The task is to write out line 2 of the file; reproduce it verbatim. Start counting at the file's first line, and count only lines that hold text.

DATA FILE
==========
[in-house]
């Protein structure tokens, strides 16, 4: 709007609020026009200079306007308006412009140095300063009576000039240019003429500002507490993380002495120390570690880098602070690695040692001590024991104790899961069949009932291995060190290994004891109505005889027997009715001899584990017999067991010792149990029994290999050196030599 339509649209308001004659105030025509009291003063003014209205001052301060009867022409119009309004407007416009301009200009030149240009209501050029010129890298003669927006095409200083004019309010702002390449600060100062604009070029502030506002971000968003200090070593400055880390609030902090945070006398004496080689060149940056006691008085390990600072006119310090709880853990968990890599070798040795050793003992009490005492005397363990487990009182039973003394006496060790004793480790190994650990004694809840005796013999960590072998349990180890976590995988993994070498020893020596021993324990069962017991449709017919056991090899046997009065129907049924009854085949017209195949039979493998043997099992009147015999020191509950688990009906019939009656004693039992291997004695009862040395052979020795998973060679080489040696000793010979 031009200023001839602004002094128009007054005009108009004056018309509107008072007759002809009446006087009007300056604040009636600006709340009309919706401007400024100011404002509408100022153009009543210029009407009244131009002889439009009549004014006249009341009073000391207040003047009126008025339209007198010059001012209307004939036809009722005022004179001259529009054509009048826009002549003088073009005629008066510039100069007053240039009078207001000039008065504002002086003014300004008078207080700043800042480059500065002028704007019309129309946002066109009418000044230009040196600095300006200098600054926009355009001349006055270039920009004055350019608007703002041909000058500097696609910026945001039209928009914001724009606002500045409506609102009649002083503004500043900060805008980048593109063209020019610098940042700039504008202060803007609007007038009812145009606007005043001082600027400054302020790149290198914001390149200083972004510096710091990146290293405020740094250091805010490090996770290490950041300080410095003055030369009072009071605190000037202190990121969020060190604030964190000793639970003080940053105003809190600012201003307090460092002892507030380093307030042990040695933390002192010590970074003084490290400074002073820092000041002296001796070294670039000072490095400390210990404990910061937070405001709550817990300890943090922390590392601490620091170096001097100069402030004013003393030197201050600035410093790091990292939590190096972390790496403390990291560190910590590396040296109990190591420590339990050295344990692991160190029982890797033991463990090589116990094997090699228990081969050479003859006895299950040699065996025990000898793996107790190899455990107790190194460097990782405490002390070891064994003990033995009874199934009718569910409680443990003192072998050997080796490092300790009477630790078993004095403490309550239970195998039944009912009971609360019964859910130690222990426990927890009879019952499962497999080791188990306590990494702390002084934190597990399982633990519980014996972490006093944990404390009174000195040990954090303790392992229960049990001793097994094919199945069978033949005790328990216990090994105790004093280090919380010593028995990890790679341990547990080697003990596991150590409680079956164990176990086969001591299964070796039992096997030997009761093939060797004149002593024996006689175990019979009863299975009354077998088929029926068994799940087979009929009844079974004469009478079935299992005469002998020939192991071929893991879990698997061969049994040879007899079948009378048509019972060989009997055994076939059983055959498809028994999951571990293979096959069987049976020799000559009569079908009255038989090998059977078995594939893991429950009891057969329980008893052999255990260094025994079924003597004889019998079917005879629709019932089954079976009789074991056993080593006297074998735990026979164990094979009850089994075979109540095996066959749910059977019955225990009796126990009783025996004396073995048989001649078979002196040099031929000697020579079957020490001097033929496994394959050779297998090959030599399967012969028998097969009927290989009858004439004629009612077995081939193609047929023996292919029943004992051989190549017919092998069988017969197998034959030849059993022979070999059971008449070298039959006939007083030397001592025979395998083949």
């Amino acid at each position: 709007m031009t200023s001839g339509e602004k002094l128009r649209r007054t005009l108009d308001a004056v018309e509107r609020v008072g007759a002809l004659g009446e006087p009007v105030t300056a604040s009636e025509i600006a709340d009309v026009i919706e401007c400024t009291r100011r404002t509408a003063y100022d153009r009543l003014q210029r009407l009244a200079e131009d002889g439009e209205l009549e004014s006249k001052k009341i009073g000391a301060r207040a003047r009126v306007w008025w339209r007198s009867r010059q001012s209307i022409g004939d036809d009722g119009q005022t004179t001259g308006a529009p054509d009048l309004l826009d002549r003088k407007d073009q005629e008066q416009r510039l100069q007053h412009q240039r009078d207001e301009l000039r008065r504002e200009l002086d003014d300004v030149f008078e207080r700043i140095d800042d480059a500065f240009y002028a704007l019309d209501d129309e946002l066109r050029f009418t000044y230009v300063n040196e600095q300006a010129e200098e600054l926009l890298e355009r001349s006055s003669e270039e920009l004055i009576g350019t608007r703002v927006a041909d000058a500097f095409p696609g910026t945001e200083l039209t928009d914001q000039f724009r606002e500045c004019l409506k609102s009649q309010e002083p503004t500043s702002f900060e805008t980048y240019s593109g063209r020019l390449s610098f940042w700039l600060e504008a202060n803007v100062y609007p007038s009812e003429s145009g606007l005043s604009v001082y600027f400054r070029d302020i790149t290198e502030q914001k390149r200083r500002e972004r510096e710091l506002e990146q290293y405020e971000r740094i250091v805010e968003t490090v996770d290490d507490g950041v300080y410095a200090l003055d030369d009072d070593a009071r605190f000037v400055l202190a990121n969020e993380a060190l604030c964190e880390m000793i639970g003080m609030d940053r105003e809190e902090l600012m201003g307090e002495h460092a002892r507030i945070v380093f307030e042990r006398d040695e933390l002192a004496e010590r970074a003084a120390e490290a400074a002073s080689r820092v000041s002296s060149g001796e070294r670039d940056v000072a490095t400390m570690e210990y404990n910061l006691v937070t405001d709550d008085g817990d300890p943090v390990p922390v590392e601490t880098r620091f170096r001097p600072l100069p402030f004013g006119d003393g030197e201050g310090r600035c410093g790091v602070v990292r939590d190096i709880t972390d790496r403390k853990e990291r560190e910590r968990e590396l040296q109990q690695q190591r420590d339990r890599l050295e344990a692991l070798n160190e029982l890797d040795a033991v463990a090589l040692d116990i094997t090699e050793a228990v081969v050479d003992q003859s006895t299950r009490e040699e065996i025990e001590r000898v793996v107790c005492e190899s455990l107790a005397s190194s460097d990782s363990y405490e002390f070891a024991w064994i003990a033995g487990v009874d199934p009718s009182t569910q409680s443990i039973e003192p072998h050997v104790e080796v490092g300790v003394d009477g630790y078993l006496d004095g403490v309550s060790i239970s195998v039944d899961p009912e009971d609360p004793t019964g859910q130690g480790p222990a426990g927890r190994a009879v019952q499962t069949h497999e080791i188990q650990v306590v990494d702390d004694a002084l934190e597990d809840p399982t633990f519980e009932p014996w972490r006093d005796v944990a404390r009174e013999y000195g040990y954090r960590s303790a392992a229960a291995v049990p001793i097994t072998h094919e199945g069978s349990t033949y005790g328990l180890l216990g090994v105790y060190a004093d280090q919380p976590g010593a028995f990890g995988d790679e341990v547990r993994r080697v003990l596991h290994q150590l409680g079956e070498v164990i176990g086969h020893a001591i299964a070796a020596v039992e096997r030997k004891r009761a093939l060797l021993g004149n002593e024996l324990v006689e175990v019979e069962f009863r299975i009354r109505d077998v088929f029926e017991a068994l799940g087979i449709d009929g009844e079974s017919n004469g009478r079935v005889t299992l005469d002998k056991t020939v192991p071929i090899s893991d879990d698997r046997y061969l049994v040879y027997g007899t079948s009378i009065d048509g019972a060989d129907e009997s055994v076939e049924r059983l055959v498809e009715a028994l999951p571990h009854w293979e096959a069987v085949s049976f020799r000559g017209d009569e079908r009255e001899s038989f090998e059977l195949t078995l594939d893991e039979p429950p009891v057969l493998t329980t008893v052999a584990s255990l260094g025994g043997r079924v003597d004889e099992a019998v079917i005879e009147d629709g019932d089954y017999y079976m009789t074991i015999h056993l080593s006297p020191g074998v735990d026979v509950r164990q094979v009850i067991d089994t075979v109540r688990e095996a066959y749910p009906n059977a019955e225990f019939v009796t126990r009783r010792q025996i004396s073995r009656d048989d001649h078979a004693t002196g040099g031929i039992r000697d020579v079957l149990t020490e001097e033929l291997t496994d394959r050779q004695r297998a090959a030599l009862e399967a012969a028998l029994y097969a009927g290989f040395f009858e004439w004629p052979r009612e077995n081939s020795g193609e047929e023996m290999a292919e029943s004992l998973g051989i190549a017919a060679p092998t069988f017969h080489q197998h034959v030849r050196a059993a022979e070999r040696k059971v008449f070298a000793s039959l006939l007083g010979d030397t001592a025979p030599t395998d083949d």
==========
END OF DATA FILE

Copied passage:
């Protein structure tokens, strides 16, 4: 709007609020026009200079306007308006412009140095300063009576000039240019003429500002507490993380002495120390570690880098602070690695040692001590024991104790899961069949009932291995060190290994004891109505005889027997009715001899584990017999067991010792149990029994290999050196030599 339509649209308001004659105030025509009291003063003014209205001052301060009867022409119009309004407007416009301009200009030149240009209501050029010129890298003669927006095409200083004019309010702002390449600060100062604009070029502030506002971000968003200090070593400055880390609030902090945070006398004496080689060149940056006691008085390990600072006119310090709880853990968990890599070798040795050793003992009490005492005397363990487990009182039973003394006496060790004793480790190994650990004694809840005796013999960590072998349990180890976590995988993994070498020893020596021993324990069962017991449709017919056991090899046997009065129907049924009854085949017209195949039979493998043997099992009147015999020191509950688990009906019939009656004693039992291997004695009862040395052979020795998973060679080489040696000793010979 031009200023001839602004002094128009007054005009108009004056018309509107008072007759002809009446006087009007300056604040009636600006709340009309919706401007400024100011404002509408100022153009009543210029009407009244131009002889439009009549004014006249009341009073000391207040003047009126008025339209007198010059001012209307004939036809009722005022004179001259529009054509009048826009002549003088073009005629008066510039100069007053240039009078207001000039008065504002002086003014300004008078207080700043800042480059500065002028704007019309129309946002066109009418000044230009040196600095300006200098600054926009355009001349006055270039920009004055350019608007703002041909000058500097696609910026945001039209928009914001724009606002500045409506609102009649002083503004500043900060805008980048593109063209020019610098940042700039504008202060803007609007007038009812145009606007005043001082600027400054302020790149290198914001390149200083972004510096710091990146290293405020740094250091805010490090996770290490950041300080410095003055030369009072009071605190000037202190990121969020060190604030964190000793639970003080940053105003809190600012201003307090460092002892507030380093307030042990040695933390002192010590970074003084490290400074002073820092000041002296001796070294670039000072490095400390210990404990910061937070405001709550817990300890943090922390590392601490620091170096001097100069402030004013003393030197201050600035410093790091990292939590190096972390790496403390990291560190910590590396040296109990190591420590339990050295344990692991160190029982890797033991463990090589116990094997090699228990081969050479003859006895299950040699065996025990000898793996107790190899455990107790190194460097990782405490002390070891064994003990033995009874199934009718569910409680443990003192072998050997080796490092300790009477630790078993004095403490309550239970195998039944009912009971609360019964859910130690222990426990927890009879019952499962497999080791188990306590990494702390002084934190597990399982633990519980014996972490006093944990404390009174000195040990954090303790392992229960049990001793097994094919199945069978033949005790328990216990090994105790004093280090919380010593028995990890790679341990547990080697003990596991150590409680079956164990176990086969001591299964070796039992096997030997009761093939060797004149002593024996006689175990019979009863299975009354077998088929029926068994799940087979009929009844079974004469009478079935299992005469002998020939192991071929893991879990698997061969049994040879007899079948009378048509019972060989009997055994076939059983055959498809028994999951571990293979096959069987049976020799000559009569079908009255038989090998059977078995594939893991429950009891057969329980008893052999255990260094025994079924003597004889019998079917005879629709019932089954079976009789074991056993080593006297074998735990026979164990094979009850089994075979109540095996066959749910059977019955225990009796126990009783025996004396073995048989001649078979002196040099031929000697020579079957020490001097033929496994394959050779297998090959030599399967012969028998097969009927290989009858004439004629009612077995081939193609047929023996292919029943004992051989190549017919092998069988017969197998034959030849059993022979070999059971008449070298039959006939007083030397001592025979395998083949």